Evil Dead: Hail to the King Preview

The game is being designed as a single-player adventure that puts you in the role of the series' star, Ashley J. "Ash" Williams, played by Bruce Campbell in the films.


Sam Raimi's The Evil Dead first appeared on the horror-film scene in 1982, making moviegoers believe they'd never again step into the woods, nearly 18 years before The Blair Witch Project made people say the very same thing. The sequel, aptly named Evil Dead II, appeared in 1987, and then the third installment in the trilogy, Army of Darkness, was released in 1993, carrying on essentially the same Bruce Campbell-dressed blood-splattering gorific theme through a slew of new, unfortunate living-dead situations.

The storyline for THQ's new PlayStation game, Evil Dead: Hail to the King (formerly Evil Dead: Ashes 2 Ashes), takes place about eight years after Army of Darkness and is not based on the original ending of Army of Darkness. The game is being designed as a single-player adventure that puts you in the role of the series' star, Ashley J. "Ash" Williams, played by Bruce Campbell in the films. The game's story uses the continuing finding-of-the-Book-of-the-Dead (aka Necronomicon) theme to push the gameplay forward. In the game, you start off having nightmares about the Necronomicon, and accompanied by your new girlfriend Jenny, you go back to the original cabin in the woods and relive the terror of the Ash character as the undead (deadites) pop through the floorboards and broken windows. Whether you relive it by running from or attacking the undead as they poke through those very same floorboards and windows is something we have yet to determine. According to the game's executive producer, Scott Krager, the story/gameplay basically begins at the cabin and carries forward through other locations in the woods then moves to an entirely new set of as-of-yet-undisclosed environments.

The primary villain in Evil Dead: Hail to the King is actually Ash's evil half, who is, according to THQ, similar to the character that possessed Ash in Evil Dead 2. "We toyed around with the idea of creating a new character to serve as the main bad guy but decided that using an existing character made more sense because it provides something familiar to the audience and moreover allows us to capitalize on the coolness factor of the Ash character and Bruce," said Krager. Time travel will be featured as well, as Ash will have to drift back in time to find Jenny once she's abducted.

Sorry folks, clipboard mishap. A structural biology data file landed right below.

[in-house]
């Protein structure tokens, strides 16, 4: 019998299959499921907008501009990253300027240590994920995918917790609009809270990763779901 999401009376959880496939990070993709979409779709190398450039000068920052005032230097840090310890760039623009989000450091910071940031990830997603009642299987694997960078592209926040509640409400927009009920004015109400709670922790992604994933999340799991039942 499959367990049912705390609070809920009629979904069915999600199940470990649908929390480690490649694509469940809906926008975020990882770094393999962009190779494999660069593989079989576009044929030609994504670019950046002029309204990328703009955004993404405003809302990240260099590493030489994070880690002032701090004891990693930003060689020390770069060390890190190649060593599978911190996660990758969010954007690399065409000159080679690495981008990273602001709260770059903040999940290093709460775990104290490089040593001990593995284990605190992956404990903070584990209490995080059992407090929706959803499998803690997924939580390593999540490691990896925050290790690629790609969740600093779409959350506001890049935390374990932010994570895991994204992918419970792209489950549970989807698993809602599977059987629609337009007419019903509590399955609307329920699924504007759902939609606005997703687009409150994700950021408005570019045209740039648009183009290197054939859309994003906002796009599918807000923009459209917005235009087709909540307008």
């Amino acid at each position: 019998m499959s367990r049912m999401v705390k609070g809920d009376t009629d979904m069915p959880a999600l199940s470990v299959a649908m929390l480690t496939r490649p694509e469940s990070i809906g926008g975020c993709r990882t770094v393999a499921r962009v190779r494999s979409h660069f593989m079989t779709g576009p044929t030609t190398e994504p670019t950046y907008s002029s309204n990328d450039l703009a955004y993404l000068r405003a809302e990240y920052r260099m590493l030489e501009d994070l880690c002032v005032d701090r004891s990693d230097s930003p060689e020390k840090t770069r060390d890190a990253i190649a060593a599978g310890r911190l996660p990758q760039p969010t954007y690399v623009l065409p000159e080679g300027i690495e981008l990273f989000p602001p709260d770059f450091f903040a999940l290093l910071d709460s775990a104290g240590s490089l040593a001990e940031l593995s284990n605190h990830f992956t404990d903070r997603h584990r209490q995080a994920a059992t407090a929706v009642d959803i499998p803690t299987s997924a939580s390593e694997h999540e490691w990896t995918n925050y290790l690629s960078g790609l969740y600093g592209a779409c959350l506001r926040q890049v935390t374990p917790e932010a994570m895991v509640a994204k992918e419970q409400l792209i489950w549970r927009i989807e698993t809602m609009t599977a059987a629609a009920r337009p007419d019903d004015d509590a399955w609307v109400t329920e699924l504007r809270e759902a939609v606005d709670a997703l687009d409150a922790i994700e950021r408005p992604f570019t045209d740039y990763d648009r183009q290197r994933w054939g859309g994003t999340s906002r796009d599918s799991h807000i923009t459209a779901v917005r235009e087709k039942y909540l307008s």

Krager described the actual gameplay: "Evil Dead is a single-player real-time 3D adventure game with full-motion prerendered 2D backgrounds. The gameplay and control are similar to that in other survival horror games. However, we certainly have features that help Evil Dead stand out among the competition. For example, some highlights include freedom of movement in combat, more emphasis on close combat, no loading times, and 24-bit backgrounds, which is a first for a PlayStation game.""The gameplay itself is a blend of action, exploration, and puzzle solving, all within the confines of the Evil Dead universe. So mixed into the overall gaming experience are horror-film shocks, signature Ash humor, and other fun Evil Dead elements. The primary view is fixed camera, but we also feature moving camera shots in locations where we think it will enhance the experience. And the fixed camera shots will often reflect the cool angles seen in horror films. There is also a little more emphasis on action as compared to the Resident Evil games, but we're extremely happy with the puzzle design and exploration aspect as well. Close-range combat is also more prominent. The game certainly includes standard projectile weapons, but because one of the main features of Ash is a chainsaw attached at the wrist, we obviously want to take advantage of that by creating a fun close-combat experience. We have also designed a cool scheme for upgradable weapons wherein the standard projectile weapons, as well as the chainsaw, can be upgraded so that their functionality is augmented in various ways."

So the game won't be just a rehash of the movie's environments and themes, even though Sam Raimi, Robert Tapert, and Bruce Campbell (the film's creators) are supportive of the game's development. Developers at Heavy Iron Studio are adding new territories and scenarios to the cabin-in-the-woods and terror-everywhere themes. Bruce Campbell will also furnish the Ash character's voice (voice-over scheduled to begin in June), which could end up sounding a bit like Duke Nukem's, when the day's done.

As you'd hope from an Evil Dead game, the stages will progress with FMV cutscenes and prerendered scenarios, between and during level play. The camera work is promised to be decidedly horror-film-like, using the angles and setups of the classics to give an eye to the gameplay.

Evil Dead: Hail to the King is the first in what will become a series of games based on the Evil Dead license. We'll have more on the game as information is released.

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